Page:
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Re^3: Common Perl Pitfalls

by JavaFan (Canon)
on Apr 11, 2012 at 14:23 UTC ( #964548=note: print w/replies, xml ) Need Help??

in reply to Re^2: Common Perl Pitfalls
in thread Common Perl Pitfalls

It always amazes me people prefer downloading a CPAN module, and using it, over writing a one-liner. I'm even more amazed that people think that just because there's a module on CPAN, it automatically is fully debugged and covers all the edge cases.

I do wonder though, if it takes half a day to write:

my $slurp = do {local $/; <HANDLE>};
how long do you need to type in:
use Some::Module::From::CPAN; my $slurp = Some::Module::From::CPAN->some_API(some_argument);
Twice the number of lines, so, a full work day?

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Re^4: Common Perl Pitfalls
by jdporter (Canon) on Apr 11, 2012 at 15:15 UTC
    use File::Slurp; my $text = read_file( 'filename' );

    Yeah, that's a whole day's work.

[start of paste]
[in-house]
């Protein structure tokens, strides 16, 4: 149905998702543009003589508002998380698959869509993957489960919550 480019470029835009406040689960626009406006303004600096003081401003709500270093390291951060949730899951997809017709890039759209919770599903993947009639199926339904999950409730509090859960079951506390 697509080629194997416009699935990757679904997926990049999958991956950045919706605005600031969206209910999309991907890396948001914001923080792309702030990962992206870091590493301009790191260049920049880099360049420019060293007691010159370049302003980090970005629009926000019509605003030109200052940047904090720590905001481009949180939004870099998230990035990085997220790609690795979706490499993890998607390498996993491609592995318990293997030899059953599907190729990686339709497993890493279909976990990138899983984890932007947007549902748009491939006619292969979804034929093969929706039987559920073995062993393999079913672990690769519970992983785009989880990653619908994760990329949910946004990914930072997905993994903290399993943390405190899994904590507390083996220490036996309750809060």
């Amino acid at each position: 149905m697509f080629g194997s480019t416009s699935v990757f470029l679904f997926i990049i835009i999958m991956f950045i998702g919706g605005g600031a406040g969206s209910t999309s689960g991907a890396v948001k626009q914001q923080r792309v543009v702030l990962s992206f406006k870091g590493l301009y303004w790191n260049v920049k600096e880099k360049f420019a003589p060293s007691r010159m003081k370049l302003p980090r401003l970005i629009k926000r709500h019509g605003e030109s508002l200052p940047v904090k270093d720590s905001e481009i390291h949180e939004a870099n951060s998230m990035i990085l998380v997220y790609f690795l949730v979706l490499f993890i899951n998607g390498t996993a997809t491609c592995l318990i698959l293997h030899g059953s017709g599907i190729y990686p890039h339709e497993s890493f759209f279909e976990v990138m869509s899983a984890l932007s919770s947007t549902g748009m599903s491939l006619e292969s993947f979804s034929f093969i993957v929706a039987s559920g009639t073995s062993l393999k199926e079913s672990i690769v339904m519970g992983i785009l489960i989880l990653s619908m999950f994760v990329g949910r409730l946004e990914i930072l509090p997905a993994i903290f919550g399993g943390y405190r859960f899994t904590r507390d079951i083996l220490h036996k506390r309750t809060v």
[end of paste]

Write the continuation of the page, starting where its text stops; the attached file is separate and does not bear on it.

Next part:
I submit that finding the documentation on such a method is substantially easier than finding the documentation (for lack of a better word) for the snippet you gave.

    The "cost" of useing the module is amortized over all the calls you make to any of its methods (of which File::Slurp has several useful ones).

    And the cost of downloading a module is amortized over all of the times you ever use it (at least on that machine).

      Yeah, that's a whole day's work.
      Maybe not for you or me. But for someone who needs half a day to type
      my $test = do {local $/; <HANDLE>};
      it could easily be.
        half a day to type

        You keep dwelling on that, but I think you're misdirecting. He wrote, "spend half a day writing and debugging code", not "half a day to type in one line".

        If someone has a bug they need to track down, they're far more likely to waste cycles on a line like $_=do{local$/;<>}; than one like $_=read_file($file);

        Now let's compare apples to apples:

        use File::Slurp; my $text = read_file( 'filename' );
        my $text = do { local $/; open my $fh, '<', 'filename' or die "Error opening filename for read - $!"; <$fh> };

        For most programmers, the former looks sane.

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